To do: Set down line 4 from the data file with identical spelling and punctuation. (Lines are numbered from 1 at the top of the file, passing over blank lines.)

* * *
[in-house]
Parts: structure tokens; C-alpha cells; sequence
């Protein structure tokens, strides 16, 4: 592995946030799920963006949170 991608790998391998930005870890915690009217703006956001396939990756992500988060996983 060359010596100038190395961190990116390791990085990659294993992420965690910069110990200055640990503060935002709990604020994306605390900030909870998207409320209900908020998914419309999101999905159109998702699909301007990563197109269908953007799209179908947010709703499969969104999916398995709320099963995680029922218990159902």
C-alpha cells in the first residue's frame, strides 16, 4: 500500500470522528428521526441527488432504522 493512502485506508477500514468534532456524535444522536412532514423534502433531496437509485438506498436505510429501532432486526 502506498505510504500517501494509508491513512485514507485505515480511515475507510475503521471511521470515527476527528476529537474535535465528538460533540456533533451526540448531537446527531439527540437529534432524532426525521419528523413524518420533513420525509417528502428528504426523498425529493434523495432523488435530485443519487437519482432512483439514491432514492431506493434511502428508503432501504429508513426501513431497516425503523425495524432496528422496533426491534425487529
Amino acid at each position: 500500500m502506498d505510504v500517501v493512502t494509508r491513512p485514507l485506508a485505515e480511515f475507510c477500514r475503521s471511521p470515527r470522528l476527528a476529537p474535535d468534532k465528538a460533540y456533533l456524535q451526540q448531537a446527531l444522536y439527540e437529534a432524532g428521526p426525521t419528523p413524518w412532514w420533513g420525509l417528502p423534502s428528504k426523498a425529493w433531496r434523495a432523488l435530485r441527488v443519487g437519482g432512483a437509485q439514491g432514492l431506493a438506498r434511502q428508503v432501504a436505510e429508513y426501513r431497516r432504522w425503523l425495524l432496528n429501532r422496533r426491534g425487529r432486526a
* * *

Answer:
C-alpha cells in the first residue's frame, strides 16, 4: 500500500470522528428521526441527488432504522 493512502485506508477500514468534532456524535444522536412532514423534502433531496437509485438506498436505510429501532432486526 502506498505510504500517501494509508491513512485514507485505515480511515475507510475503521471511521470515527476527528476529537474535535465528538460533540456533533451526540448531537446527531439527540437529534432524532426525521419528523413524518420533513420525509417528502428528504426523498425529493434523495432523488435530485443519487437519482432512483439514491432514492431506493434511502428508503432501504429508513426501513431497516425503523425495524432496528422496533426491534425487529